[Openmcl-devel] Applying sequence functions to a new type

Raffael Cavallaro raffaelcavallaro at mac.com
Tue Mar 1 07:40:23 PST 2005

On Mar 1, 2005, at 9:34 AM, rm at fabula.de wrote:

> Is this a limitation of CLOS or an artefact of the implementation of 

This is a limitation of the ANSI spec. In order to allow implementors 
to optimize built in classes, they are not subclassable, redefinable, 
and instances may not change class. Remember that the ANSI Common Lisp 
spec is an attempt to balance dynamism with the ability to generate 
fast code.

from: <http://path/to/hyperspec/Body/t_built_.htm#built-in-class>
"A built-in class is a class whose instances have restricted 
capabilities or special representations. Attempting to use defclass to 
define subclasses of a built-in class signals an error of type error. 
Calling make-instance to create an instance of a built-in class signals 
an error of type error. Calling slot-value on an instance of a built-in 
class signals an error of type error. Redefining a built-in class or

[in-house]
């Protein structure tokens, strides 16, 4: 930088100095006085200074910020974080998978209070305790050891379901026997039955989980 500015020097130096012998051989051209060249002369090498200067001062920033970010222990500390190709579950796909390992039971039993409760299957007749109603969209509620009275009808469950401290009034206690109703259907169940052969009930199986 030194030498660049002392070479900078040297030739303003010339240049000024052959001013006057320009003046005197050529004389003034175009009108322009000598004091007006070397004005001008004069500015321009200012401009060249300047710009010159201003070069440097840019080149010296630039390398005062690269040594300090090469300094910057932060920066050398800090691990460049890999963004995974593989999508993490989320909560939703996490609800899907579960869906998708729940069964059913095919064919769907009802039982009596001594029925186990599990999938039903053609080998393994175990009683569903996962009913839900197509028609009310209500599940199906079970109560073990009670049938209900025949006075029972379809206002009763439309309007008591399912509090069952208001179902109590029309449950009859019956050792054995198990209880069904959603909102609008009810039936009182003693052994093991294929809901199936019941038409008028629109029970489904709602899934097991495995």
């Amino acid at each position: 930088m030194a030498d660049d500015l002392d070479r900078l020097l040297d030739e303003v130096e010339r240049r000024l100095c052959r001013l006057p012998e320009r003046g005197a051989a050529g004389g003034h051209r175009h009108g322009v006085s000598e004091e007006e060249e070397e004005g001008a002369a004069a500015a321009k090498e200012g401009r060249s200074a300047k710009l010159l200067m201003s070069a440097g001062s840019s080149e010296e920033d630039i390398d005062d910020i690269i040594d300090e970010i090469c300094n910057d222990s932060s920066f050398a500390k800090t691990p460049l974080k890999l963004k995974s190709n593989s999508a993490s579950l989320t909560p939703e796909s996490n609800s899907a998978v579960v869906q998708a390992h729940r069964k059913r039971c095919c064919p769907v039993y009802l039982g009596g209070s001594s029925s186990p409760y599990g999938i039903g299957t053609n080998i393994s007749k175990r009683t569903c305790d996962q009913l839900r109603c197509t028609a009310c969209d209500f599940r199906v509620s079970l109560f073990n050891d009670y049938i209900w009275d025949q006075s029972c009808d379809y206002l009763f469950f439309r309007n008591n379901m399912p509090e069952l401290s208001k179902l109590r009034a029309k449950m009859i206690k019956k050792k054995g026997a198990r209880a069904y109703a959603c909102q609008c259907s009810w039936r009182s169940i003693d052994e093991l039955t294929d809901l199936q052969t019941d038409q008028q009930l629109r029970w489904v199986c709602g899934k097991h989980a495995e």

using change-class to change the class of an instance to or from a 
built-in class signals an error of type error. However, built-in 
classes can be used as parameter specializers in methods."

Another approach to this issue is the idea of sealing  - not present in 
Common Lisp, but a feature of Dylan, for example. If the programmer 
knows that s/he will not be subclassing a certain class s/he can make a 
sealed domain, slot, or method declaration. This allows the compiler to 
produce faster code, since no allowance for certain sorts of method 
dispatch need to be made, and other optimization possibilities open up:

from: <http://gauss.gwydiondylan.org/books/drm/drm_75.html#HEADING75-13>
"A define sealed domain definition accomplishes this by permitting the 
compiler to eliminate some of the known methods on a generic function 
from the set of methods that might be applicable to a particular call 
at runtime. For example, if this leaves exactly one applicable method, 
the compiler can eliminate a run-time method dispatch and consider 
additional optimizations such as inlining."

  Dylan has sealing, although it also has some built in classes which 
are not subclassable iirc. Goo is another attempt to have *full* 
dynamism with the ability to seal and get optimized generated code. I 
haven't looked at goo in a while, so I don't know how far Jonathan 
Bachrach has gotten with this yet.



Raffael Cavallaro, Ph.D.
raffaelcavallaro at mac.com
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